My Late Husbands Underwear

imageWhere am I at these days? I am present. Present in the grief, the sadness, the hope, the love for life. I am not cut out for this Widow thing. I don’t think anyone really is. For me, I am a thinker not a feeler. So processing my grief has all been in my thoughts. What do I do next? How do I get through this? Why is my husband no longer here? How can I be the best mom I can be? My schedule keeps me super busy. Tons of appointments, two kids under two, arranging all of Fareeds things early in the loss, and trying to maintain relationships and community. Between my schedule and my natural way of processing things, I rarely let myself feel these things. I have felt the weight of his loss, but for me to keep moving forward I need to sit with those feelings. I need to let my heart ache so it can start to heal back together.
Here is a moment of honesty, I kept all of Fareeds favorite underwear and socks until a couple weeks ago. The pain that came with getting rid of them was unbearable. “But they were his favorites!” I have been deep cleaning my home and I looked at the tote where they were. And I felt it. I felt the silliness of keeping his undergarments. I felt the pain of knowing he was never going to wear them again. I felt the guilt of throwing away his favorites. I felt the peace remembering him running around in them on a Saturday morning. I felt relief as I took them one by one and threw them across the room. “Mom I need garbage bags.” You may not understand the importance of this moment, but it’s huge. I sat alone in my closet balling over his briefs. But I was feeling so much more. I was feeling the weight of the loss, the depth of my loneliness, the huge longing for my sweet husband to come back. Alone in that closet, part of my heart started to sew itself back together.
What would have been our second anniversary just passed. I spent the day shopping with my sons, and mom. That night I watched PS I love you. I’ve wanted to watch it for a couple months but everyone thought it was a terrible idea. That night, it was the best idea. That movie is completely different when you are living it, feeling it. I could laugh at things I relate to, I ached with her for the loss of our husbands, I had joy with her as her tribe carried her through. I felt. I felt the emotions and weight of our story, of a young widow just trying to survive.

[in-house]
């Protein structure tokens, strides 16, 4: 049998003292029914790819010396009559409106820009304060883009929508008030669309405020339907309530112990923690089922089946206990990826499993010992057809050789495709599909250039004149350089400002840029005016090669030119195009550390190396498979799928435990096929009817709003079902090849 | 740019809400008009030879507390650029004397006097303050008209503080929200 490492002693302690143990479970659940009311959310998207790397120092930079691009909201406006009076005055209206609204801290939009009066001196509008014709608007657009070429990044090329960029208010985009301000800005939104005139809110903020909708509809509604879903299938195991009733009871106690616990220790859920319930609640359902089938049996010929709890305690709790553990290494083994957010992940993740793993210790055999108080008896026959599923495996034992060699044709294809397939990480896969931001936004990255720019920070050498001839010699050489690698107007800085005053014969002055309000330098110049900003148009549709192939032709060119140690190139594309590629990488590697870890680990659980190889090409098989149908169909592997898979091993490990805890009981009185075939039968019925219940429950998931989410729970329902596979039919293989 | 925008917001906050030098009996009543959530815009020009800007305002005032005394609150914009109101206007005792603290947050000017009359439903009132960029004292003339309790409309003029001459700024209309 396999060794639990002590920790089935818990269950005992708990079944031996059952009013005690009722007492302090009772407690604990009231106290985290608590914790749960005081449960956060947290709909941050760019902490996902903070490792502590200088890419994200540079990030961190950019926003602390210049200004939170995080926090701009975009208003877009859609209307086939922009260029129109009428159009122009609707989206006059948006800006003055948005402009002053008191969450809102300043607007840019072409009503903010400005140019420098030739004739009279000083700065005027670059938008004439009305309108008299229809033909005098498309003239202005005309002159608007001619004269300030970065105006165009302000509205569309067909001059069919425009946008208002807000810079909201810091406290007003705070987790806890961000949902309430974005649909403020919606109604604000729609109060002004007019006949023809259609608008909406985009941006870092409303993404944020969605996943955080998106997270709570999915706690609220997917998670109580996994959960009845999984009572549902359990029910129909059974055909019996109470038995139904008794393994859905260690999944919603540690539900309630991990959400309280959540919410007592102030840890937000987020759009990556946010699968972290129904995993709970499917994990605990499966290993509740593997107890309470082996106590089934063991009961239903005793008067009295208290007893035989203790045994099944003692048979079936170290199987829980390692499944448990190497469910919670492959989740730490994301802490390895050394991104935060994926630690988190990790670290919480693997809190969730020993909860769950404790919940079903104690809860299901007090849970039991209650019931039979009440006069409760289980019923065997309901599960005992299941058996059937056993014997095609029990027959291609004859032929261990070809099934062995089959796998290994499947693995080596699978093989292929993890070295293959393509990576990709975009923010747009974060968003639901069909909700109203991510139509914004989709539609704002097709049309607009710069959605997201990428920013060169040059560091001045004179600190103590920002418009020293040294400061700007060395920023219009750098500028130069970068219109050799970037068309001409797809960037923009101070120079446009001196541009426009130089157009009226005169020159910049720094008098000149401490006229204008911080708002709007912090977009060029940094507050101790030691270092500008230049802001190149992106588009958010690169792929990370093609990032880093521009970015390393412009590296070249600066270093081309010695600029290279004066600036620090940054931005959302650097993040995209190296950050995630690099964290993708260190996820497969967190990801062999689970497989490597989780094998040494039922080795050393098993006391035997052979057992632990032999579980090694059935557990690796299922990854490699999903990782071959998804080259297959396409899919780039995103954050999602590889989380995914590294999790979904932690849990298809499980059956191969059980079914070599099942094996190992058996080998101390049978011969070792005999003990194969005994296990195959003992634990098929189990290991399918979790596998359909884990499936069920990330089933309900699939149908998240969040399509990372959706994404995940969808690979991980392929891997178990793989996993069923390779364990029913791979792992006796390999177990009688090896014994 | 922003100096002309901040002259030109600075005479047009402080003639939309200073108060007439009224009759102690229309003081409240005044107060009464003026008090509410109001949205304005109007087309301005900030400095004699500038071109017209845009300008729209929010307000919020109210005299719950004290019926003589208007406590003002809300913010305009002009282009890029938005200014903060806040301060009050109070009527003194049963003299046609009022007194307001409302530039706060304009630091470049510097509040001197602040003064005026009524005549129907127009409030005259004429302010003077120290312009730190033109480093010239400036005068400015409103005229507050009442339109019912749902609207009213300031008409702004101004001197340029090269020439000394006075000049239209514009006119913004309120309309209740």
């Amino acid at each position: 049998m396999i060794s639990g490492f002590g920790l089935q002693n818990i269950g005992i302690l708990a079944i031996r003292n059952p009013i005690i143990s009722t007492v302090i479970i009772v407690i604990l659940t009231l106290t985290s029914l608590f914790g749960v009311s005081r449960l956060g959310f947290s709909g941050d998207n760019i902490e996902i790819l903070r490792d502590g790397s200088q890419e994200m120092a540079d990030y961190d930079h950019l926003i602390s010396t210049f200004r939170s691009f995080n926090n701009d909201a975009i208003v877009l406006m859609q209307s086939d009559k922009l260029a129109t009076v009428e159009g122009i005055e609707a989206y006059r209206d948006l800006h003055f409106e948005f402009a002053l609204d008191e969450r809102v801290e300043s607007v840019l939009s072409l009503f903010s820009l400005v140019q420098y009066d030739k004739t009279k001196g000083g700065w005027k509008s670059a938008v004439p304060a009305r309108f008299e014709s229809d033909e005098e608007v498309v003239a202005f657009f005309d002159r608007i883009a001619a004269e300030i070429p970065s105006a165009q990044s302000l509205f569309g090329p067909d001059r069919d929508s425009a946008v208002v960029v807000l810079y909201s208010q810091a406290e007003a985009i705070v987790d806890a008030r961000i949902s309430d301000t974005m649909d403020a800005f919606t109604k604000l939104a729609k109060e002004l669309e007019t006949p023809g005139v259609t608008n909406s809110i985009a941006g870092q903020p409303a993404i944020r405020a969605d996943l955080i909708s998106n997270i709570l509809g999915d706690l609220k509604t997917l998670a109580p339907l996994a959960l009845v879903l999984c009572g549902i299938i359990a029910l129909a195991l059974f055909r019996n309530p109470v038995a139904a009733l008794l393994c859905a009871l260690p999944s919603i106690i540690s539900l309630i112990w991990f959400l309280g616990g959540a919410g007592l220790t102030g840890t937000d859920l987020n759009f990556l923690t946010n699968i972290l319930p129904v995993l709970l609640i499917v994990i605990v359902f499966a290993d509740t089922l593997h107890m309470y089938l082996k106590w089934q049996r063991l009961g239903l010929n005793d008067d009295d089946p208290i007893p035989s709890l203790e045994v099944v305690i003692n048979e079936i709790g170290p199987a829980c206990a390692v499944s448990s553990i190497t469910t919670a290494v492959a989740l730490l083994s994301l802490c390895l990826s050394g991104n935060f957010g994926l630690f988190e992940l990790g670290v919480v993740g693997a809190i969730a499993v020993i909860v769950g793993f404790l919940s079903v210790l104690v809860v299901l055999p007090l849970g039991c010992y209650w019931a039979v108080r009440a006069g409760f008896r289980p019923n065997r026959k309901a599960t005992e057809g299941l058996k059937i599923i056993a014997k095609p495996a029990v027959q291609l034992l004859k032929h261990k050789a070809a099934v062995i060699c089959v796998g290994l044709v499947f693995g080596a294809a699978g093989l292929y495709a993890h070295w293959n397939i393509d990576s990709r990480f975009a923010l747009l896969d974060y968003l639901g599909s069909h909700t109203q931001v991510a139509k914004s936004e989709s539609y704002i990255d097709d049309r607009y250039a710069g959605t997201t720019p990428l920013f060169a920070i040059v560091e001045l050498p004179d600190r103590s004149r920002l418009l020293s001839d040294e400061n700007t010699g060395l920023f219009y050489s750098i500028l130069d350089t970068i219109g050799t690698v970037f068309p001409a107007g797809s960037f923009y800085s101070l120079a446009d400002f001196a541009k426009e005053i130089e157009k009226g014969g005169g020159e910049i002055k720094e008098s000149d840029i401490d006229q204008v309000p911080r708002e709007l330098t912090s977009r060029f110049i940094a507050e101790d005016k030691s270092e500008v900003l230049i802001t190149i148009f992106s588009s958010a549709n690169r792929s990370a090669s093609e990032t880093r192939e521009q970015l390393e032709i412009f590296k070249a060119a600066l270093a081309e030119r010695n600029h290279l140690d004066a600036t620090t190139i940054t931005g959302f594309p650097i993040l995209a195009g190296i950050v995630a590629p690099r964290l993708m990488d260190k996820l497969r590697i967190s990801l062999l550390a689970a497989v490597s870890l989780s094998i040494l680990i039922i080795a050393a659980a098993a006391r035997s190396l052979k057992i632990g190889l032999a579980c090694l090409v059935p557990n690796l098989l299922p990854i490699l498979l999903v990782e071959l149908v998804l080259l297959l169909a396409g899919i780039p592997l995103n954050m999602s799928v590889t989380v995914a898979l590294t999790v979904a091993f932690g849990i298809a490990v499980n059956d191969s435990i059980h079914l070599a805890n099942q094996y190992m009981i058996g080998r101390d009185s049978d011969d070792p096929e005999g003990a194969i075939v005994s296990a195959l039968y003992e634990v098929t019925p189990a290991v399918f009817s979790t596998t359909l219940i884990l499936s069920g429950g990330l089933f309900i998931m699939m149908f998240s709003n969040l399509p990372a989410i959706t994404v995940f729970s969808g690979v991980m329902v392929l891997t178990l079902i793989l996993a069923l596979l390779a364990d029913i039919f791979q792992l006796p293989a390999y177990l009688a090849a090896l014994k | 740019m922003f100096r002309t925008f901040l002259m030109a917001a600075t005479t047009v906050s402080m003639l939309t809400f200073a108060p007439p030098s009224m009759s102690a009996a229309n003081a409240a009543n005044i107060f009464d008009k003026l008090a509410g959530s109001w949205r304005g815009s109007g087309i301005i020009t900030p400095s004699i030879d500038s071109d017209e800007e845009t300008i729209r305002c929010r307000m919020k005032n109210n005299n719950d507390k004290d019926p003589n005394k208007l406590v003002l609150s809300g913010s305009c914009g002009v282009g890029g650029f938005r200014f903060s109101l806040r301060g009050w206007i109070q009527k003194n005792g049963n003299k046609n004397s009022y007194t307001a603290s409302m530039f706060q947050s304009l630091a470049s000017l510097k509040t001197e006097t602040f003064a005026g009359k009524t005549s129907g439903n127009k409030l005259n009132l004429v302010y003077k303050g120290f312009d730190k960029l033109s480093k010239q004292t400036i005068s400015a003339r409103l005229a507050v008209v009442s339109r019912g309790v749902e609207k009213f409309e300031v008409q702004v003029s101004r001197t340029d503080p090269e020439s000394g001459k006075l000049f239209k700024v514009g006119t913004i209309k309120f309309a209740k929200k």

The day after Charles was born there was an hour lapse between my family and friends who were there to help me. I had a repeat C Section, massive abdominal surgery. The nurse came in to tell me it was time to get up and go the bathroom for the first time. We can all debate wether she should have helped me or not, but she left. I sat there holding my newborn son and the weight of everything hit me. I needed help getting up. I needed help putting my son in the bassinet. I couldn’t do this alone. And There I was- all alone. Normally a husband or significant other is there to help in these moments. My family and friends tried their hardest to align schedules but it just didn’t work out. So, I sobbed and I sobbed. I needed my husband. Charles needed his daddy. We had no help, and the weight that it may look like that a lot in the future, tore me to pieces. This was OUR family and he was gone. The loneliness, helplessness, pain both physically and emotionally all sunk in. The nurse came back to check on me. Shocked to see me still in bed, shocked to see me sobbing. She didn’t think about the fact that no one was there to help me. I was not upset at her, I was upset at life for playing me these cards. I told her my story and she cried with me. That painful, painful moment started to heal my broken heart. I was able to acknowledge not only the thoughts of how lonely this journey is but I let myself feel that loneliness for what it was.